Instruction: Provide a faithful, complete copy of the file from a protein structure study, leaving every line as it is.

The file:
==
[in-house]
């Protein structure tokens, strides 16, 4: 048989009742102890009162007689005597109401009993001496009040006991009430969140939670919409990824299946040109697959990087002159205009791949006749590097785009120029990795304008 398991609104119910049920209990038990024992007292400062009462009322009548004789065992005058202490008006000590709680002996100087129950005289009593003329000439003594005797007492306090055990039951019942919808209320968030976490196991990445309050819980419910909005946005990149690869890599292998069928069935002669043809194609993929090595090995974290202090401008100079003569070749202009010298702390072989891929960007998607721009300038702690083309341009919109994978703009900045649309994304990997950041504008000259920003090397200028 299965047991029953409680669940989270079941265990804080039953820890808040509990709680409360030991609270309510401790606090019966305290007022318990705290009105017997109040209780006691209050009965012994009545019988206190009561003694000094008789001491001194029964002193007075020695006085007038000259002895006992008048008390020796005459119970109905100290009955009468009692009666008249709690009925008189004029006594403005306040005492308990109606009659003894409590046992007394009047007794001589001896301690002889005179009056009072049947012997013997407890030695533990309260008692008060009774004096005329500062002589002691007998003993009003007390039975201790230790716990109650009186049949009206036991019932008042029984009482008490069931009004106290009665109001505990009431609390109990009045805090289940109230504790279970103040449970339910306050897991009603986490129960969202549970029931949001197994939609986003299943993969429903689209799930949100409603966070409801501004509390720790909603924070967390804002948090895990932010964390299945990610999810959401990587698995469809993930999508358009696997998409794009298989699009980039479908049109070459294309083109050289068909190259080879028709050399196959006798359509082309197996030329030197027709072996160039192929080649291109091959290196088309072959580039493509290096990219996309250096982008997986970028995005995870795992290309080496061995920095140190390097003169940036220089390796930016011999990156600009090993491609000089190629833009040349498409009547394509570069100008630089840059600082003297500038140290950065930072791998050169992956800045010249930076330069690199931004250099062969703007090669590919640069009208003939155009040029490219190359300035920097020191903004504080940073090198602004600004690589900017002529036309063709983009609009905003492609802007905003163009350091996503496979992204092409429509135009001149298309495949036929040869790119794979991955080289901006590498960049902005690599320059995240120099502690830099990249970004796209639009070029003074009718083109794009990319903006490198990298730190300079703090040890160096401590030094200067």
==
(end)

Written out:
[in-house]
């Protein structure tokens, strides 16, 4: 048989009742102890009162007689005597109401009993001496009040006991009430969140939670919409990824299946040109697959990087002159205009791949006749590097785009120029990795304008 398991609104119910049920209990038990024992007292400062009462009322009548004789065992005058202490008006000590709680002996100087129950005289009593003329000439003594005797007492306090055990039951019942919808209320968030976490196991990445309050819980419910909005946005990149690869890599292998069928069935002669043809194609993929090595090995974290202090401008100079003569070749202009010298702390072989891929960007998607721009300038702690083309341009919109994978703009900045649309994304990997950041504008000259920003090397200028 299965047991029953409680669940989270079941265990804080039953820890808040509990709680409360030991609270309510401790606090019966305290007022318990705290009105017997109040209780006691209050009965012994009545019988206190009561003694000094008789001491001194029964002193007075020695006085007038000259002895006992008048008390020796005459119970109905100290009955009468009692009666008249709690009925008189004029006594403005306040005492308990109606009659003894409590046992007394009047007794001589001896301690002889005179009056009072049947012997013997407890030695533990309260008692008060009774004096005329500062002589002691007998003993009003007390039975201790230790716990109650009186049949009206036991019932008042029984009482008490069931009004106290009665109001505990009431609390109990009045805090289940109230504790279970103040449970339910306050897991009603986490129960969202549970029931949001197994939609986003299943993969429903689209799930949100409603966070409801501004509390720790909603924070967390804002948090895990932010964390299945990610999810959401990587698995469809993930999508358009696997998409794009298989699009980039479908049109070459294309083109050289068909190259080879028709050399196959006798359509082309197996030329030197027709072996160039192929080649291109091959290196088309072959580039493509290096990219996309250096982008997986970028995005995870795992290309080496061995920095140190390097003169940036220089390796930016011999990156600009090993491609000089190629833009040349498409009547394509570069100008630089840059600082003297500038140290950065930072791998050169992956800045010249930076330069690199931004250099062969703007090669590919640069009208003939155009040029490219190359300035920097020191903004504080940073090198602004600004690589900017002529036309063709983009609009905003492609802007905003163009350091996503496979992204092409429509135009001149298309495949036929040869790119794979991955080289901006590498960049902005690599320059995240120099502690830099990249970004796209639009070029003074009718083109794009990319903006490198990298730190300079703090040890160096401590030094200067």